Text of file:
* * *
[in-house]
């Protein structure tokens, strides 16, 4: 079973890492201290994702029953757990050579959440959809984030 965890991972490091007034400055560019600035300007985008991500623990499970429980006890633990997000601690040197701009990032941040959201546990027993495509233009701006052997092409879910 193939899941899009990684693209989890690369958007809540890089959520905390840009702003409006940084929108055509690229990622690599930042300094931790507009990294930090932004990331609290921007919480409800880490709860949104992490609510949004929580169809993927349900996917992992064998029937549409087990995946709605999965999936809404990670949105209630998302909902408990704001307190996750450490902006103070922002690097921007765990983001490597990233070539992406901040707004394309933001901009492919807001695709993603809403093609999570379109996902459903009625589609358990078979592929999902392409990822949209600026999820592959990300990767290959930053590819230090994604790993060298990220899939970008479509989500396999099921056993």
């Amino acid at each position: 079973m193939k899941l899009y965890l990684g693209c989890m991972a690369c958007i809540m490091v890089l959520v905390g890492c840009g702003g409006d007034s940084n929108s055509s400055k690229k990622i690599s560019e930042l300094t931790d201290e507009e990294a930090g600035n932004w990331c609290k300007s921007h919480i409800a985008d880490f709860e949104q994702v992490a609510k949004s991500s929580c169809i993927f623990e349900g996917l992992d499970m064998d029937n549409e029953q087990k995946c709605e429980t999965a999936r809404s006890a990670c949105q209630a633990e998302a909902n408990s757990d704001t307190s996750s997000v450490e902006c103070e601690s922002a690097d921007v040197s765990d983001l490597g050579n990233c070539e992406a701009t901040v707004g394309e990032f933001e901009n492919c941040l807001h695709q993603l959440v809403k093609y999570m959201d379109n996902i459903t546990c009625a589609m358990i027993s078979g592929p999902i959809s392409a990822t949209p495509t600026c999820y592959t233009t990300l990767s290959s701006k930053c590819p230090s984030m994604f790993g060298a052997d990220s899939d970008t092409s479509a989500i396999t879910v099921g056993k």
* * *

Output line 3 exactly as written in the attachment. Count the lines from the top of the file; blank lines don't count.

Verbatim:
């Amino acid at each position: 079973m193939k899941l899009y965890l990684g693209c989890m991972a690369c958007i809540m490091v890089l959520v905390g890492c840009g702003g409006d007034s940084n929108s055509s400055k690229k990622i690599s560019e930042l300094t931790d201290e507009e990294a930090g600035n932004w990331c609290k300007s921007h919480i409800a985008d880490f709860e949104q994702v992490a609510k949004s991500s929580c169809i993927f623990e349900g996917l992992d499970m064998d029937n549409e029953q087990k995946c709605e429980t999965a999936r809404s006890a990670c949105q209630a633990e998302a909902n408990s757990d704001t307190s996750s997000v450490e902006c103070e601690s922002a690097d921007v040197s765990d983001l490597g050579n990233c070539e992406a701009t901040v707004g394309e990032f933001e901009n492919c941040l807001h695709q993603l959440v809403k093609y999570m959201d379109n996902i459903t546990c009625a589609m358990i027993s078979g592929p999902i959809s392409a990822t949209p495509t600026c999820y592959t233009t990300l990767s290959s701006k930053c590819p230090s984030m994604f790993g060298a052997d990220s899939d970008t092409s479509a989500i396999t879910v099921g056993k």